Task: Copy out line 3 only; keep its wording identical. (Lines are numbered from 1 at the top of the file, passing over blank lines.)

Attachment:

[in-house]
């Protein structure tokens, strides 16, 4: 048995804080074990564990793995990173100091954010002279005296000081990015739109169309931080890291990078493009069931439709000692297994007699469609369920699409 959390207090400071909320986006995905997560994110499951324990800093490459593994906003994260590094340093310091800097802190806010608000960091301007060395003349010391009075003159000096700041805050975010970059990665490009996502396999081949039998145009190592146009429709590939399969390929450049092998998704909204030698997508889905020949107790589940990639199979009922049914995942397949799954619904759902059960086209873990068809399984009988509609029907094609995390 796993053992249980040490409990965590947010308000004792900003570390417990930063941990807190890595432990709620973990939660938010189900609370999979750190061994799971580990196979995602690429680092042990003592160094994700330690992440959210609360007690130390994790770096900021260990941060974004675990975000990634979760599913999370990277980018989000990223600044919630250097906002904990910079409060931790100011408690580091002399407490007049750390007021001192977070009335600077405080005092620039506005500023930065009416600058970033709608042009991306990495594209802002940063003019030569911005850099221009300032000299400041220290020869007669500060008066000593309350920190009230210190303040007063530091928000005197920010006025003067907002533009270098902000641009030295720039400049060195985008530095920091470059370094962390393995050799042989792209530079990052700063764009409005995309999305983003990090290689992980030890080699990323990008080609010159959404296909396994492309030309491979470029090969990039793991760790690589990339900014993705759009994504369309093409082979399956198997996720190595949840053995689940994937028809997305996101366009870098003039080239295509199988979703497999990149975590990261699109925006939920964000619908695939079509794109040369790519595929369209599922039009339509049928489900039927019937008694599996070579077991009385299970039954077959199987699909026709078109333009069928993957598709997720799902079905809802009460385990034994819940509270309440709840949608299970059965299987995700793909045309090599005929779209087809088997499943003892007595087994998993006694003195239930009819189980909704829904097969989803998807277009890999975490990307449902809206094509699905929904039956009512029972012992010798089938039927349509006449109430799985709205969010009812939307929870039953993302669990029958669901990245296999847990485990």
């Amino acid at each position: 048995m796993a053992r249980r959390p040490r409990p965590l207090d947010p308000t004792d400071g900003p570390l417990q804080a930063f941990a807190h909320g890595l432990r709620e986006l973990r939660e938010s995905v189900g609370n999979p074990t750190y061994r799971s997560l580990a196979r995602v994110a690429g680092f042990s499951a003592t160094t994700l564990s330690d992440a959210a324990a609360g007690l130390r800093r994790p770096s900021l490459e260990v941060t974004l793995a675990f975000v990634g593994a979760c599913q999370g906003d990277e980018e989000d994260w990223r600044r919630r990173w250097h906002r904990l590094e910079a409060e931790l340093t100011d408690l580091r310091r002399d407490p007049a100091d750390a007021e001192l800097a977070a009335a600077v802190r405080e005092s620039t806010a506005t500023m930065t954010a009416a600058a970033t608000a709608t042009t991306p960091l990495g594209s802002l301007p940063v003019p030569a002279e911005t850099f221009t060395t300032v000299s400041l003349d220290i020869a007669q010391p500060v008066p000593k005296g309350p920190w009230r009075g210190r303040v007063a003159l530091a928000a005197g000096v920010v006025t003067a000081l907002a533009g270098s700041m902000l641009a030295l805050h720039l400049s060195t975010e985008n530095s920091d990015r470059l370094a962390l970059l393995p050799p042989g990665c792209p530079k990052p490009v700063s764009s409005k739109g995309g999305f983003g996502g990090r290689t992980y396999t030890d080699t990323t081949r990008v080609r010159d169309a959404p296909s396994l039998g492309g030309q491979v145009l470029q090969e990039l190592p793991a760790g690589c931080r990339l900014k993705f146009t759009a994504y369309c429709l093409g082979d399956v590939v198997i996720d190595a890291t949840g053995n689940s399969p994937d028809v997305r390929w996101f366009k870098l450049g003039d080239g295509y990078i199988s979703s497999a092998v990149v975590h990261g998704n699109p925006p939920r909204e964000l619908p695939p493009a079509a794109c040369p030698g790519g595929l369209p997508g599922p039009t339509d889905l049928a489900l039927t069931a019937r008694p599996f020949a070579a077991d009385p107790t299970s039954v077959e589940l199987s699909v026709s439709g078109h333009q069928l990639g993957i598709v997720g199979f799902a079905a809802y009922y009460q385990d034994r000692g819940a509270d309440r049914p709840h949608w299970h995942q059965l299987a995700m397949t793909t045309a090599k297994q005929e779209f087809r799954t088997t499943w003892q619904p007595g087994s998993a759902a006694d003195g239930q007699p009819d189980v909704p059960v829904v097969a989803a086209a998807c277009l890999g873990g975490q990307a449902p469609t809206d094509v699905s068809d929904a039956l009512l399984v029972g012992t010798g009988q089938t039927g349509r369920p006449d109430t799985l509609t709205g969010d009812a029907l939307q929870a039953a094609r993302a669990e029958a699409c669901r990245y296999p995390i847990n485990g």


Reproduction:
């Amino acid at each position: 048995m796993a053992r249980r959390p040490r409990p965590l207090d947010p308000t004792d400071g900003p570390l417990q804080a930063f941990a807190h909320g890595l432990r709620e986006l973990r939660e938010s995905v189900g609370n999979p074990t750190y061994r799971s997560l580990a196979r995602v994110a690429g680092f042990s499951a003592t160094t994700l564990s330690d992440a959210a324990a609360g007690l130390r800093r994790p770096s900021l490459e260990v941060t974004l793995a675990f975000v990634g593994a979760c599913q999370g906003d990277e980018e989000d994260w990223r600044r919630r990173w250097h906002r904990l590094e910079a409060e931790l340093t100011d408690l580091r310091r002399d407490p007049a100091d750390a007021e001192l800097a977070a009335a600077v802190r405080e005092s620039t806010a506005t500023m930065t954010a009416a600058a970033t608000a709608t042009t991306p960091l990495g594209s802002l301007p940063v003019p030569a002279e911005t850099f221009t060395t300032v000299s400041l003349d220290i020869a007669q010391p500060v008066p000593k005296g309350p920190w009230r009075g210190r303040v007063a003159l530091a928000a005197g000096v920010v006025t003067a000081l907002a533009g270098s700041m902000l641009a030295l805050h720039l400049s060195t975010e985008n530095s920091d990015r470059l370094a962390l970059l393995p050799p042989g990665c792209p530079k990052p490009v700063s764009s409005k739109g995309g999305f983003g996502g990090r290689t992980y396999t030890d080699t990323t081949r990008v080609r010159d169309a959404p296909s396994l039998g492309g030309q491979v145009l470029q090969e990039l190592p793991a760790g690589c931080r990339l900014k993705f146009t759009a994504y369309c429709l093409g082979d399956v590939v198997i996720d190595a890291t949840g053995n689940s399969p994937d028809v997305r390929w996101f366009k870098l450049g003039d080239g295509y990078i199988s979703s497999a092998v990149v975590h990261g998704n699109p925006p939920r909204e964000l619908p695939p493009a079509a794109c040369p030698g790519g595929l369209p997508g599922p039009t339509d889905l049928a489900l039927t069931a019937r008694p599996f020949a070579a077991d009385p107790t299970s039954v077959e589940l199987s699909v026709s439709g078109h333009q069928l990639g993957i598709v997720g199979f799902a079905a809802y009922y009460q385990d034994r000692g819940a509270d309440r049914p709840h949608w299970h995942q059965l299987a995700m397949t793909t045309a090599k297994q005929e779209f087809r799954t088997t499943w003892q619904p007595g087994s998993a759902a006694d003195g239930q007699p009819d189980v909704p059960v829904v097969a989803a086209a998807c277009l890999g873990g975490q990307a449902p469609t809206d094509v699905s068809d929904a039956l009512l399984v029972g012992t010798g009988q089938t039927g349509r369920p006449d109430t799985l509609t709205g969010d009812a029907l939307q929870a039953a094609r993302a669990e029958a699409c669901r990245y296999p995390i847990n485990g």